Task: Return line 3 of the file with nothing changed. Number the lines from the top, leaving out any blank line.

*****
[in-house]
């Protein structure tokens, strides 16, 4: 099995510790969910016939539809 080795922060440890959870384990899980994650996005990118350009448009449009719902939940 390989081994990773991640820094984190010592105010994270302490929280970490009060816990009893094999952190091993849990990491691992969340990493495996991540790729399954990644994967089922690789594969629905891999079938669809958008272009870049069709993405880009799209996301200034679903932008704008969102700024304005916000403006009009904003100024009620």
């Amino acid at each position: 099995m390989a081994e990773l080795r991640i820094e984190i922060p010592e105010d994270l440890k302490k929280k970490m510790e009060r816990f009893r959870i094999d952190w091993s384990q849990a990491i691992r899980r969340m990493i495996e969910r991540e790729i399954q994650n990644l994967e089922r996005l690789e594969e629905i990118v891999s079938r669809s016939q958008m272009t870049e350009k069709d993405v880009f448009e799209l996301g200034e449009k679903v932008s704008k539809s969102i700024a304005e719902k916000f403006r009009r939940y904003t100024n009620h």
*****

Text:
């Amino acid at each position: 099995m390989a081994e990773l080795r991640i820094e984190i922060p010592e105010d994270l440890k302490k929280k970490m510790e009060r816990f009893r959870i094999d952190w091993s384990q849990a990491i691992r899980r969340m990493i495996e969910r991540e790729i399954q994650n990644l994967e089922r996005l690789e594969e629905i990118v891999s079938r669809s016939q958008m272009t870049e350009k069709d993405v880009f448009e799209l996301g200034e449009k679903v932008s704008k539809s969102i700024a304005e719902k916000f403006r009009r939940y904003t100024n009620h």